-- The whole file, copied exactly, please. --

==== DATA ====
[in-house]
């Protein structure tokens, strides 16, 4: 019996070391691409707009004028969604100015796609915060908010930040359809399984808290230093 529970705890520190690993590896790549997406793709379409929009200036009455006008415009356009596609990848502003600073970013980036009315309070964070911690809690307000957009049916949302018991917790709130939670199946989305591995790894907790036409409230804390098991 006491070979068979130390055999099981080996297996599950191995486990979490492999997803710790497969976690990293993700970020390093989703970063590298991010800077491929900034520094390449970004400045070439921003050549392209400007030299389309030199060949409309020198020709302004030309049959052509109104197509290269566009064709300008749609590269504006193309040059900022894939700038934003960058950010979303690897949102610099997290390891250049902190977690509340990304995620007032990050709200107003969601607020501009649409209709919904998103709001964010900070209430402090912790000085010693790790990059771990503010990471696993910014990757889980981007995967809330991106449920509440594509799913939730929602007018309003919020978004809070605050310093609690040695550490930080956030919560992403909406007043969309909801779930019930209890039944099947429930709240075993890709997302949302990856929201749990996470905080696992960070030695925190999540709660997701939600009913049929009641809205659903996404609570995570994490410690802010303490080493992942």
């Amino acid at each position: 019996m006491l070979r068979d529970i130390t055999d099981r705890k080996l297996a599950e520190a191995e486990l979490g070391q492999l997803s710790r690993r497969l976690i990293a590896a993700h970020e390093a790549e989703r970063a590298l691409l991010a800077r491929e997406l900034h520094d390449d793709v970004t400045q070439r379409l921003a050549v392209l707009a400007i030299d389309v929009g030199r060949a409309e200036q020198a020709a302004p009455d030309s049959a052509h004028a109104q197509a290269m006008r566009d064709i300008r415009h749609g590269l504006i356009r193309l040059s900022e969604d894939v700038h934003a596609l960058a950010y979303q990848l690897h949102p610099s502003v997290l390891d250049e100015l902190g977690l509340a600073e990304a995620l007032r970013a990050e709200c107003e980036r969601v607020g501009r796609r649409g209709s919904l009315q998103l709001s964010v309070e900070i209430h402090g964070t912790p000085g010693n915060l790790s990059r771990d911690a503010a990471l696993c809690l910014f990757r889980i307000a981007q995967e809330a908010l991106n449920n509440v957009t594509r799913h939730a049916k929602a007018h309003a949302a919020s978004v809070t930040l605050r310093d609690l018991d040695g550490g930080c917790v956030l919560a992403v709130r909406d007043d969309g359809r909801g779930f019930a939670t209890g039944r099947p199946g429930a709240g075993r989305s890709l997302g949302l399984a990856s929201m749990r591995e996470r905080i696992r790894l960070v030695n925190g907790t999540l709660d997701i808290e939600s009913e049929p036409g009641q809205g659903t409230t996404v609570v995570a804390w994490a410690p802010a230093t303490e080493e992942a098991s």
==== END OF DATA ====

[in-house]
């Protein structure tokens, strides 16, 4: 019996070391691409707009004028969604100015796609915060908010930040359809399984808290230093 529970705890520190690993590896790549997406793709379409929009200036009455006008415009356009596609990848502003600073970013980036009315309070964070911690809690307000957009049916949302018991917790709130939670199946989305591995790894907790036409409230804390098991 006491070979068979130390055999099981080996297996599950191995486990979490492999997803710790497969976690990293993700970020390093989703970063590298991010800077491929900034520094390449970004400045070439921003050549392209400007030299389309030199060949409309020198020709302004030309049959052509109104197509290269566009064709300008749609590269504006193309040059900022894939700038934003960058950010979303690897949102610099997290390891250049902190977690509340990304995620007032990050709200107003969601607020501009649409209709919904998103709001964010900070209430402090912790000085010693790790990059771990503010990471696993910014990757889980981007995967809330991106449920509440594509799913939730929602007018309003919020978004809070605050310093609690040695550490930080956030919560992403909406007043969309909801779930019930209890039944099947429930709240075993890709997302949302990856929201749990996470905080696992960070030695925190999540709660997701939600009913049929009641809205659903996404609570995570994490410690802010303490080493992942």
């Amino acid at each position: 019996m006491l070979r068979d529970i130390t055999d099981r705890k080996l297996a599950e520190a191995e486990l979490g070391q492999l997803s710790r690993r497969l976690i990293a590896a993700h970020e390093a790549e989703r970063a590298l691409l991010a800077r491929e997406l900034h520094d390449d793709v970004t400045q070439r379409l921003a050549v392209l707009a400007i030299d389309v929009g030199r060949a409309e200036q020198a020709a302004p009455d030309s049959a052509h004028a109104q197509a290269m006008r566009d064709i300008r415009h749609g590269l504006i356009r193309l040059s900022e969604d894939v700038h934003a596609l960058a950010y979303q990848l690897h949102p610099s502003v997290l390891d250049e100015l902190g977690l509340a600073e990304a995620l007032r970013a990050e709200c107003e980036r969601v607020g501009r796609r649409g209709s919904l009315q998103l709001s964010v309070e900070i209430h402090g964070t912790p000085g010693n915060l790790s990059r771990d911690a503010a990471l696993c809690l910014f990757r889980i307000a981007q995967e809330a908010l991106n449920n509440v957009t594509r799913h939730a049916k929602a007018h309003a949302a919020s978004v809070t930040l605050r310093d609690l018991d040695g550490g930080c917790v956030l919560a992403v709130r909406d007043d969309g359809r909801g779930f019930a939670t209890g039944r099947p199946g429930a709240g075993r989305s890709l997302g949302l399984a990856s929201m749990r591995e996470r905080i696992r790894l960070v030695n925190g907790t999540l709660d997701i808290e939600s009913e049929p036409g009641q809205g659903t409230t996404v609570v995570a804390w994490a410690p802010a230093t303490e080493e992942a098991s």